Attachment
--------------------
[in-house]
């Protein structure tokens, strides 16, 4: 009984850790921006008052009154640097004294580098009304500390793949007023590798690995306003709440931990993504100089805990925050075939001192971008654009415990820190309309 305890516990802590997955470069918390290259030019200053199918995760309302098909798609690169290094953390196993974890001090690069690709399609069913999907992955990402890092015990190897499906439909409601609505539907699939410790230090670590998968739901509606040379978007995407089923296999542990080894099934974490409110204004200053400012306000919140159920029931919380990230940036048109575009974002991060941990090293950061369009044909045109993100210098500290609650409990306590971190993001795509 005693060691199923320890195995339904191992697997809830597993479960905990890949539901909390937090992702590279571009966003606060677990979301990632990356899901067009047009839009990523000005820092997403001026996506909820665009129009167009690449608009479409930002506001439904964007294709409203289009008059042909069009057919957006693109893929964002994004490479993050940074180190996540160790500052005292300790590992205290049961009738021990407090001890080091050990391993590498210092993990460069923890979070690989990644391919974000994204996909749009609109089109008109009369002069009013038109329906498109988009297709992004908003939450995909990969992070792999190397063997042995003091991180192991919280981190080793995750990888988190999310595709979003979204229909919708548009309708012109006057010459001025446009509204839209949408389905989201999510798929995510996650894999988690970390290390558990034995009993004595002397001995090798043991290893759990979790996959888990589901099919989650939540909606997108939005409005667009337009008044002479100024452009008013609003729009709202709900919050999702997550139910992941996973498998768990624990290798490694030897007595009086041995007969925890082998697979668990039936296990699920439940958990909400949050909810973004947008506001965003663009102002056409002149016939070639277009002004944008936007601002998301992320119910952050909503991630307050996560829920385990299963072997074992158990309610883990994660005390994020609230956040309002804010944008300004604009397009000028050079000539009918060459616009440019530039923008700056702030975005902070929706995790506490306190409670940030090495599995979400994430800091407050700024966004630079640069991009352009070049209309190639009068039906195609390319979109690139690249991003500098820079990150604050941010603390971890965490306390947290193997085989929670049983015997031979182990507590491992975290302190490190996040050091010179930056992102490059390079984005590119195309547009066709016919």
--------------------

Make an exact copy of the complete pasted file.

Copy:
[in-house]
């Protein structure tokens, strides 16, 4: 009984850790921006008052009154640097004294580098009304500390793949007023590798690995306003709440931990993504100089805990925050075939001192971008654009415990820190309309 305890516990802590997955470069918390290259030019200053199918995760309302098909798609690169290094953390196993974890001090690069690709399609069913999907992955990402890092015990190897499906439909409601609505539907699939410790230090670590998968739901509606040379978007995407089923296999542990080894099934974490409110204004200053400012306000919140159920029931919380990230940036048109575009974002991060941990090293950061369009044909045109993100210098500290609650409990306590971190993001795509 005693060691199923320890195995339904191992697997809830597993479960905990890949539901909390937090992702590279571009966003606060677990979301990632990356899901067009047009839009990523000005820092997403001026996506909820665009129009167009690449608009479409930002506001439904964007294709409203289009008059042909069009057919957006693109893929964002994004490479993050940074180190996540160790500052005292300790590992205290049961009738021990407090001890080091050990391993590498210092993990460069923890979070690989990644391919974000994204996909749009609109089109008109009369002069009013038109329906498109988009297709992004908003939450995909990969992070792999190397063997042995003091991180192991919280981190080793995750990888988190999310595709979003979204229909919708548009309708012109006057010459001025446009509204839209949408389905989201999510798929995510996650894999988690970390290390558990034995009993004595002397001995090798043991290893759990979790996959888990589901099919989650939540909606997108939005409005667009337009008044002479100024452009008013609003729009709202709900919050999702997550139910992941996973498998768990624990290798490694030897007595009086041995007969925890082998697979668990039936296990699920439940958990909400949050909810973004947008506001965003663009102002056409002149016939070639277009002004944008936007601002998301992320119910952050909503991630307050996560829920385990299963072997074992158990309610883990994660005390994020609230956040309002804010944008300004604009397009000028050079000539009918060459616009440019530039923008700056702030975005902070929706995790506490306190409670940030090495599995979400994430800091407050700024966004630079640069991009352009070049209309190639009068039906195609390319979109690139690249991003500098820079990150604050941010603390971890965490306390947290193997085989929670049983015997031979182990507590491992975290302190490190996040050091010179930056992102490059390079984005590119195309547009066709016919």